Virulent flaming notwithstanding, I continue to believe the "smartphone bike computer" category has legs. To that end, here’s a look at Wahoo Fitness’ Fisica, an iPhone case/bike mount that gives iPhone owners full power and GPS functionality for $120.
Like the iBike Dash, the Fisica is a weatherproof case for the iPhone 3G, 3GS, and 4, with an ANT+ transceiver built in (check the videos here for a full rundown on the Fisica.) Unlike the Dash, the Fisica doesn’t house a supplemental battery, which lends it a much lower profile and better aesthetics. It’s still much bigger than a typical bike computer, but it’s creeping towards the ‘tolerable’ range. A piggyback battery is available (which I didn’t test), but my iPhone 4 handled 4 hour rides with more than 20% battery to spare. 3G/3GS owners will probably have issues with battery life for longer rides. (Wahoo claims 9+ hours w/o GPS, 5+ w/ GPS for the iPhone 4.)
The case is a sturdy two piece design, with six snaps and a rubber liner to keep out moisture. Mounting and removing the phone’s a bit more painstaking than with the Dash, so on muffin stops I just took the whole case with me rather than removing the phone.
I had a bit of trouble with the stem mount. My pre-production sample came with thinner zip ties, one of which snapped when I hit a big bump. Switching to heavier zip ties fixed this problem, and the Fisica will ship with heavier zip ties. Of course, this just serves to highlight the unavoidable bugaboo of the iPhone bike computer concept: it’s BIG.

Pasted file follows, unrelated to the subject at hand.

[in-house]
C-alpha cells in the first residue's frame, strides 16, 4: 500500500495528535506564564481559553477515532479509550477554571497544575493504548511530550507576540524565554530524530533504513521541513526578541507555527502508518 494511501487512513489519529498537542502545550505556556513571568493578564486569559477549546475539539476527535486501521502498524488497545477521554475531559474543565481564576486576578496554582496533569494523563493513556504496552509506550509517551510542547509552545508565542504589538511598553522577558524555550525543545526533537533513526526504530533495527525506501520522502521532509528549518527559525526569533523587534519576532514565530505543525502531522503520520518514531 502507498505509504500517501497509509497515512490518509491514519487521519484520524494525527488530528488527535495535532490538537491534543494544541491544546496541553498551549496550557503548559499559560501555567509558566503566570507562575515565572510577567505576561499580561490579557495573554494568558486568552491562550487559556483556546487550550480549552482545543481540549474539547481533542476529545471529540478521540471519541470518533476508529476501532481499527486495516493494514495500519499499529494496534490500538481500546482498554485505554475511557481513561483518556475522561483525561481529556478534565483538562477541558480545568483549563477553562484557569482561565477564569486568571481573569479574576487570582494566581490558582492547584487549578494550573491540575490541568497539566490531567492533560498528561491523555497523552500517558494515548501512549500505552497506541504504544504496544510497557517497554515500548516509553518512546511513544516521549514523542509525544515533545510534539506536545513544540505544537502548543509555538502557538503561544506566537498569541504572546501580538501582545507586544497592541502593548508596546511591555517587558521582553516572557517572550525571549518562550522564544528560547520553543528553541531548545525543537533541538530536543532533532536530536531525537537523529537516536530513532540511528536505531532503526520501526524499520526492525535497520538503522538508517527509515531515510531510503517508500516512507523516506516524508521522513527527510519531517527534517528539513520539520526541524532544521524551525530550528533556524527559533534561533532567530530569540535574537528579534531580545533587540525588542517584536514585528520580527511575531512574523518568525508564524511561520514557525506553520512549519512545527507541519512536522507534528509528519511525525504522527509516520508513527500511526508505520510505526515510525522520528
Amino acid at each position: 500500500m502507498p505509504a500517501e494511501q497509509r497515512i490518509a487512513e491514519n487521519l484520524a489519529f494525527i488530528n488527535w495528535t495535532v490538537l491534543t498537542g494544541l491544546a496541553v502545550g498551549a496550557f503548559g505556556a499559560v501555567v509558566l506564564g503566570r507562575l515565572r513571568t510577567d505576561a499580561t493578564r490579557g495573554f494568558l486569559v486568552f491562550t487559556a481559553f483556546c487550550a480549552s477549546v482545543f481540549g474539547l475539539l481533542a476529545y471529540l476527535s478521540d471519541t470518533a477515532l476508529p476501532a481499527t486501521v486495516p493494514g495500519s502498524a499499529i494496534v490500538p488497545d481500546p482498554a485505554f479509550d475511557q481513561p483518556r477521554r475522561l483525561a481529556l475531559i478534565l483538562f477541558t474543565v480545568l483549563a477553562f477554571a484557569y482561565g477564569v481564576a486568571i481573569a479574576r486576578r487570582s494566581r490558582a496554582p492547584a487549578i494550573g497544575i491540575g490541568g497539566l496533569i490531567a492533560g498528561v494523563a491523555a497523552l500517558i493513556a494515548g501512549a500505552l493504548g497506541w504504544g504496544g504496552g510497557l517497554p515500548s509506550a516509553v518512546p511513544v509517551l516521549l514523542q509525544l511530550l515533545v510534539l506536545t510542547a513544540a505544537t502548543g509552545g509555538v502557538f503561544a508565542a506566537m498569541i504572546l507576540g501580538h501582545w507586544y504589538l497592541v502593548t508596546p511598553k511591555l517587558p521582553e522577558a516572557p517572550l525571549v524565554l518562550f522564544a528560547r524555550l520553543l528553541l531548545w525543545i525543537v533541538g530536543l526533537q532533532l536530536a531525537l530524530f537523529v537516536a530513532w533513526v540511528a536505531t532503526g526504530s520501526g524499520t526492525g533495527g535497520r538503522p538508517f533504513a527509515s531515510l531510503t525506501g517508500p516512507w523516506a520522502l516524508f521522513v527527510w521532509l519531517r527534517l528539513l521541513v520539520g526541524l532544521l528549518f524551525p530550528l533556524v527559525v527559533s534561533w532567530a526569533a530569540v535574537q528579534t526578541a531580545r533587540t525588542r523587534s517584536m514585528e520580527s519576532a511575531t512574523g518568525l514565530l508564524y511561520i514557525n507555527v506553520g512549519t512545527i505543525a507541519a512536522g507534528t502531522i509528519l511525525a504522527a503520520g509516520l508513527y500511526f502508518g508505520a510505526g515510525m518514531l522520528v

The most intriguing aspect of the Fisica is that Wahoo has opened up its API to third party programmers. Wahoo has an app available for free, but the real interesting thing will be to see what others create in the future. One promising app listed in Wahoo’s directory is EZ-Bike, which, among other things, streams your bike data to a desktop computer so you can train with your stats overlaid onto your videos, like a Tacx VR or an ErgVideo for a fraction of the price.
Wahoo’s own app is simple and clean. Pairing up your sensors is quick and intuitive, and the app stores multiple sensors so you can switch between bikes. The power display is especially nice, as it simultaneously displays power, average power, normalized power, intensity factor, TSS, and mean max power for 20s, 1m, 5m, 20m, and 1h. Raising each of those numbers is a real boredom killer on the trainer. Once you’re done with the workout you simply email the file to yourself or upload to cyclingpeaks.
So why would you want one of these? Here’s some possible reasons:
•You have an iPhone, you need an ANT+ computer head, and this is the cheapest option available.
•You want GPS and power for $120 instead of $450 for the Garmin 800.
•You’re an Apple fanboy and you want to do everything with your iPhone.
•You train at night and you need an illuminated display.
•You want something you can use on MTB rides to get speed and altitude from GPS data, without adding sensors to your bike.
•You need more stimulation on indoor sessions.
•You’re a triathlete and you want something that’ll record bike and stride sensor data.
•You’re a data freak and you want to see where in the race you attacked (or blew up spectacularly), and you figure your phone’s safer on your bars than in a bag by the registration table.
So there you have it, an ANT+ bike computer that does a ton of stuff, has unlimited potential on the software side, and is the cheapest option out there if you’re an iPhone owner. And to pre-empt the inevitable comment, here’s a shot of a porn streaming trainer ride.